UK Immigration Advice For US Citizens
Whether or not we agree with the outcome of the US Presidential Election, there have been various high profile press items since the result was revealed that showed an unprecedented number of Americans are now looking to leave the country to the likes of Canada. These are likely to be knee jerk reactions to what many see as an unfavourable outcome, as was a similar case with the EU referendum results, but there are, no doubt, those who may have been considering departing the USA anyway, for whom the prospect of a Trump presidency is enough to push them over the border.
At IAS, we have extensive experience in assisting Americans with a moving to England, Ireland, Scotland and Wales, whether it be to work, invest, study or live with family. As such, we have devised the following advice for those US citizens who are now seriously thinking of taking the leap across the Atlantic, and answered some of the questions that we’ve already received from some of our American cousins in the wake of the results.
I’m an American citizen, can I move to the UK?
If you’re a US citizen and you’re looking to move to the UK to stay for 6 months or more, you’ll need to obtain the relevant visa. This needs careful consideration and the right immigration advice that takes into account your situation in its entirety in order to get the type of visa that applies most closely to you and your reasons for moving. Donald Trump isn’t a valid legal reason for looking to move – work, family, study or investment are, however, so you’ll need to apply for which ever visa type you legally need for the purpose of your proposed UK move.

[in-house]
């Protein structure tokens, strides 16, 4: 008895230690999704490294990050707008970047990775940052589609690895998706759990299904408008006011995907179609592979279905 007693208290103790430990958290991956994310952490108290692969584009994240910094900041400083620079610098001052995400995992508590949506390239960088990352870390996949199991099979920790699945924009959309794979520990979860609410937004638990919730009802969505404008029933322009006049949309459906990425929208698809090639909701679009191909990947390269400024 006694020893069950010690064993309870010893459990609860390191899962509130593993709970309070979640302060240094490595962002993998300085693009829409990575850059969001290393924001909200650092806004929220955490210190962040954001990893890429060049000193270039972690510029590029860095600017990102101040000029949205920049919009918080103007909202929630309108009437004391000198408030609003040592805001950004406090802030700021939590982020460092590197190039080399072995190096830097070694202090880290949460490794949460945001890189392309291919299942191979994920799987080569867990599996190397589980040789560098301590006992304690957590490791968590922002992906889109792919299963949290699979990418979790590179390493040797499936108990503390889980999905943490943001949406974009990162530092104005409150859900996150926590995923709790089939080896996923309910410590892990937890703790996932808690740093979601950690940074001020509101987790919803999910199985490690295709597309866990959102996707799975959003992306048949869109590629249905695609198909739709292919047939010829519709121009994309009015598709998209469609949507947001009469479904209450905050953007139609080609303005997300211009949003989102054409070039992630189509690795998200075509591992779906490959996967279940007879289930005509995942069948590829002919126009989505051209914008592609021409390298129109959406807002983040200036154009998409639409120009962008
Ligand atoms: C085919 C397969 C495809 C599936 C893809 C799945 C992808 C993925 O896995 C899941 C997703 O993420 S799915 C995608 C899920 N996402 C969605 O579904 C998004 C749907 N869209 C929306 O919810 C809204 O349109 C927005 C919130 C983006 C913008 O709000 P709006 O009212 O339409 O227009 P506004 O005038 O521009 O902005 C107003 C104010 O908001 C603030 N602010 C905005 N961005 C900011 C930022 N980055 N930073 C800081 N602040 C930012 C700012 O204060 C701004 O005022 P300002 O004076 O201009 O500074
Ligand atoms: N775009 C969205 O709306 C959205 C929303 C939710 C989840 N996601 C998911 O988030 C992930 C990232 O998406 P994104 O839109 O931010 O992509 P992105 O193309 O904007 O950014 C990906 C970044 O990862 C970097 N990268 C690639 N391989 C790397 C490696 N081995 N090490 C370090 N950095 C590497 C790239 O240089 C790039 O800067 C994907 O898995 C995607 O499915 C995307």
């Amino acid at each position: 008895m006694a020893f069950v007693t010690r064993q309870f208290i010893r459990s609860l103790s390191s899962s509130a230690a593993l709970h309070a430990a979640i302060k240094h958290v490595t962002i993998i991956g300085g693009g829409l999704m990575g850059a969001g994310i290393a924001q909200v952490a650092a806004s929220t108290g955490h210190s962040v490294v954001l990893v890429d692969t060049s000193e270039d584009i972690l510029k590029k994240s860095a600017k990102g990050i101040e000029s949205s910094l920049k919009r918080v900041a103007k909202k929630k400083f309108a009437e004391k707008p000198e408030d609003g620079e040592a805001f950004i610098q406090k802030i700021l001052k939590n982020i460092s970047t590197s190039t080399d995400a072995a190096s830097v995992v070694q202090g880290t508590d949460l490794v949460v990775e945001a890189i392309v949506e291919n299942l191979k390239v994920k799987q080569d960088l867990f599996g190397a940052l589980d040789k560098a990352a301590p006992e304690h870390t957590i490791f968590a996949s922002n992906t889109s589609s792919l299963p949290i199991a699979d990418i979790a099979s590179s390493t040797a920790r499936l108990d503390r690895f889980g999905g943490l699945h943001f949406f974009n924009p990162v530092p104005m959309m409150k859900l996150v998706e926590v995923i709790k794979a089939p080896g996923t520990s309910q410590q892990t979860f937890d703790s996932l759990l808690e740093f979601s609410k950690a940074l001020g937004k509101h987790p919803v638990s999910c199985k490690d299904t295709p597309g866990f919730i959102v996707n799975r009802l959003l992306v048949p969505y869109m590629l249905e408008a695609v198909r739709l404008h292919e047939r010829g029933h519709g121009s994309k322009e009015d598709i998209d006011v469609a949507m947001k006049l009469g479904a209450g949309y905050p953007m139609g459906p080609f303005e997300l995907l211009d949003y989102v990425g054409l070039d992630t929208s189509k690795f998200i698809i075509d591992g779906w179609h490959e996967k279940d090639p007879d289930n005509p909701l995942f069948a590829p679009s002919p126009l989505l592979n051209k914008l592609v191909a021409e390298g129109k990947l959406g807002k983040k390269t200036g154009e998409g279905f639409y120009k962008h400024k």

As a general rule, yes, you should be able to move to the UK providing you meet the visa requirements for your chosen visa category. We have summarised the most common of these below, and there is further information on each category contained elsewhere on our website.
UK Family Visa
If you have family or a relative living in the UK with either British Citizenship, settlement or asylum status then you may be able to apply for a Family of a Settled Person Visa. This entitles you to move to the UK for a period of 6 months or more. You can actually stay for up to 33 months, at which point you can then extend your visa. The requirements for this type of UK family visa are, however, quite stringent. They require you to be over 18, and to be able to prove that your relationship with the person you will be joining is genuine and legally recognised, that you will remain living with the person during your stay, and that they have adequate space for you to live. As with the majority of UK visas, you will also have to demonstrate a solid understanding of English.